Mix & Match: Constituting Racialised Communities in UK Stem Cell Donor Recruitment
This paper presents a new Wellcome Trust-funded project starting in 2019 exploring minority ethnicity stem cell donor recruitment in the UK. Using ethnographic and digital methods to explore online and offline efforts by charities and individuals, the project investigates the role of race and notions of “mixed-race” in contemporary biomedicine.
Stem cell transplants are an increasingly common cancer treatment option, but minority ethnicity and mixed-raced people in the UK–as in most of the global north–are far less likely to find matching stem cell donors than their white counterparts. A number of small charities and campaigns (generally led by people themselves racialized as minority ethnicity) seek to address this inequality by organising donor drives and using social media to encourage minority and mixed-raced people to register as stem cell donors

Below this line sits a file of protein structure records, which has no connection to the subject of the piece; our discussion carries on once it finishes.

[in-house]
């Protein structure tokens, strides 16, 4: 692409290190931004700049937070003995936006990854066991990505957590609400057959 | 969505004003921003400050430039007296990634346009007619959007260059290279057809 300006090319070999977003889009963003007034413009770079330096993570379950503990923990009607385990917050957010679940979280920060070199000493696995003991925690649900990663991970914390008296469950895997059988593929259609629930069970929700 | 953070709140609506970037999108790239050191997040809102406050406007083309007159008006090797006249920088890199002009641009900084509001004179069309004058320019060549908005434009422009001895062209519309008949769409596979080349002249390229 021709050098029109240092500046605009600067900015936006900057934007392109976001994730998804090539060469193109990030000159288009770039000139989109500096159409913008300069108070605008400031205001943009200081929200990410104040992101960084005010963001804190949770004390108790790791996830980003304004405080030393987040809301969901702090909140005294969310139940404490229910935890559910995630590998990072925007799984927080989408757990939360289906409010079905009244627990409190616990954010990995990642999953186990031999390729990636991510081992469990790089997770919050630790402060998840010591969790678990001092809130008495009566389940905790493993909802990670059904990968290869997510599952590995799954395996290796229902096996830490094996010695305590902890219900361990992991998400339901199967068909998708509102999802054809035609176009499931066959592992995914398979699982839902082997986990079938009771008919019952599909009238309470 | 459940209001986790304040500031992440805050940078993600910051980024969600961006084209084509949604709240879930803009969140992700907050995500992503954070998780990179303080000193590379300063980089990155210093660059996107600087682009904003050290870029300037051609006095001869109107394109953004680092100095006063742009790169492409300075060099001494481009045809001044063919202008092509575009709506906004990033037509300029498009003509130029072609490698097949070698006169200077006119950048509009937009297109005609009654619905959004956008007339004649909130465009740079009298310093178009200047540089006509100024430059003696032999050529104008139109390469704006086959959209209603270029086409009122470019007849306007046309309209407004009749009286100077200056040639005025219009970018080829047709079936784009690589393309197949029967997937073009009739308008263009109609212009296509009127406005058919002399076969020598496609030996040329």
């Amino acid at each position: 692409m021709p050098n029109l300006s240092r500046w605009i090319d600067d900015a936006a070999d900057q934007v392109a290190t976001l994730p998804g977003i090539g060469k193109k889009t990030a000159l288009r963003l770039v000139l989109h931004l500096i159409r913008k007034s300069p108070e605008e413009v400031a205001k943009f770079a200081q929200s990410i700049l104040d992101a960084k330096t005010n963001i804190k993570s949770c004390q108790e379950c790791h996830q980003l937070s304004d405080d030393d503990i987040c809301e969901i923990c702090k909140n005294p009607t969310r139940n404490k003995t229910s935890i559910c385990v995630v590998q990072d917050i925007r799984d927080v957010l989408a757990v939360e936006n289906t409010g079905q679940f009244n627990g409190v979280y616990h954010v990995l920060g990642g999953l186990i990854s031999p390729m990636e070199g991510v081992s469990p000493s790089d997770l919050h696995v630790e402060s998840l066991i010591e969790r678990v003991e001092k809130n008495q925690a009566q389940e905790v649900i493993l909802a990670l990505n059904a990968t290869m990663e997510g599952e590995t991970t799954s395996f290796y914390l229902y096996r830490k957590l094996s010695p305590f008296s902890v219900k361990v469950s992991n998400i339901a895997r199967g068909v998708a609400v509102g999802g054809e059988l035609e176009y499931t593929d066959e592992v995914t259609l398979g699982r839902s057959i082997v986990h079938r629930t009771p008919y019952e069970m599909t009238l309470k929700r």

The paper describes the project’s aims to (i) explore how racial difference is mobilised to encourage potentially life-saving acts of donation within minority ethnicity communities, (ii) contribute to understanding how significant ethnic health inequalities are being addressed by small charities and individuals, and (iii) understand how race and notions of heredity are being enacted in a contemporary biomedical context.
Ros undertook her PhD in SATSU from 2012 to 2015. She then moved to the University of Warwick for a Teaching Fellowship in Sociology for a year, before joining the University of Sheffield's Department of Sociological Studies in 2016 as a Research Associate on a digital health self-monitoring project. In 2018, she became a Lecturer in Digital Media and Society in the same department. She has a wider interest in Science and Technology Studies (STS), social theory, race, and health equity.
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